Students on micro-dorms: 'I'm living the dream'

Some micro dorms are smaller than parking lot spaces but can still fit a bed, desk, and other amenities

The tiny living movement has come to college campuses in the form of scaled-down micro-dorms, Maxine Joselow reports for Inside Higher Ed

Thomas Carlson-Reddig, global practice leader at Little Diversified Architectural Consulting, explains that the concept of tiny living is based on using small spaces simply and deliberately. That goal is easy to accomplish when your living space is smaller than a parking spot—Carlson Redding's firm helped design the pods at one residence hall at the College of Wooster (Wooster), which measure about 72 square feet for singles and 108 square feet for doubles.

In 2014, Wooster hired Little and BSHM Architects to convert an old schoolhouse into a residence hall. The schoolhouse was already divided into classrooms, which were easy to turn into suites, says Doug Laditka, associate vice president of facilities management and development at Wooster. The suites can fit a common area, bathroom, kitchenette and four or five pods.

While the pods aren't exactly roomy, Laditka says they offer enough space for furniture and amenities. Each pod features a built-in bed, built-in desk, closet area, and space to store unused items.

"The pods just provide everything students need in a small space," he says. "To me, that's kind of what this modern living movement is all about. You have everything you need right there, and you don't waste any space. But it doesn't feel claustrophobic."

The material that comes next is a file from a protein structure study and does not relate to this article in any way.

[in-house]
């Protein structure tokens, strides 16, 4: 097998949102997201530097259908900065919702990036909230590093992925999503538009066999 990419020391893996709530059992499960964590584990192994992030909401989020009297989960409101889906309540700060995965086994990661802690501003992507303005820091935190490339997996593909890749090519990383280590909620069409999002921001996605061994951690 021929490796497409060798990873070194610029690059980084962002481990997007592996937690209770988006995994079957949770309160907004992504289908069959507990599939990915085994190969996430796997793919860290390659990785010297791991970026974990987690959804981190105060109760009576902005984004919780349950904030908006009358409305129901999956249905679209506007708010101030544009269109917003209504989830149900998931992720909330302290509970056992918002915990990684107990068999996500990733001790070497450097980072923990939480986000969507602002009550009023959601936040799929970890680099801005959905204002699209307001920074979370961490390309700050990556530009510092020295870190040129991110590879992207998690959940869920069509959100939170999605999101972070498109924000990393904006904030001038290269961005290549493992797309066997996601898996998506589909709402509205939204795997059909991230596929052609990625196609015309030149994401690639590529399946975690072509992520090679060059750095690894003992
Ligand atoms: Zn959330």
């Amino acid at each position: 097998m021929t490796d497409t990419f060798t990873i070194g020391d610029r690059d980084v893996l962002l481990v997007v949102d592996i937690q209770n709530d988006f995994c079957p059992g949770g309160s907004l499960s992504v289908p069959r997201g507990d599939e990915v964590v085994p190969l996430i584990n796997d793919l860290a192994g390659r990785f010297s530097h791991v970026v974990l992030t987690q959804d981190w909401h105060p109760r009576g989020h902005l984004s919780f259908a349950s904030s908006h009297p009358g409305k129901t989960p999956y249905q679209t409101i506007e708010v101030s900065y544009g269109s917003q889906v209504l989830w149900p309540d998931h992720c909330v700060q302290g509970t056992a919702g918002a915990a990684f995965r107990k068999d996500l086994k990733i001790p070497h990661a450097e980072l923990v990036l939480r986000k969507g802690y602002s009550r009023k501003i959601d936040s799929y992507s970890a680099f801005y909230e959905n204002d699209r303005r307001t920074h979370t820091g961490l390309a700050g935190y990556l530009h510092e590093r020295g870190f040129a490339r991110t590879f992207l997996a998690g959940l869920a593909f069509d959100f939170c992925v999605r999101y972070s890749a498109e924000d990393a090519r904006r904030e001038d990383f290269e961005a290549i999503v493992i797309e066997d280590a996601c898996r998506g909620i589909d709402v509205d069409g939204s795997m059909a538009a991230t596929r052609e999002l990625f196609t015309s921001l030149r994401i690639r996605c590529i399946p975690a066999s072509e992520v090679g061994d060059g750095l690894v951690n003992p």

The College of Charleston will introduce a micro-dorm residence this fall. The pods at the Rutledge Rivers Residence will have 252 square feet per student, compared to the average on campus-apartment, which has about 350 square feet per student.

"They designed the rooms to be smaller, but the community area is bigger," says Michael Chew, executive president of the Residence Hall Association. "So people will be drawn out of the rooms into the community space and have more interaction with the people they're living with."

Amanda Anyim is excited to be a micro-dorm resident.

"When I walked in, I thought it looked European-style, kind of like Ikea … I feel like I'm living the dream. It's like living in a hotel," she says. "I'm definitely getting my exercise climbing up on the [loft] bed, but it's not a problem."

Architectural firm Svigals & Partners is branching out to introduce tiny living to faculty, researchers, and international students. The firm is designing fully furnished 400-sqaure foot micro apartments for faculty and researchers with short-term appointments at Yale University (Joselow, Inside Higher Ed, 8/19). 

Best practices for building modern student living spaces

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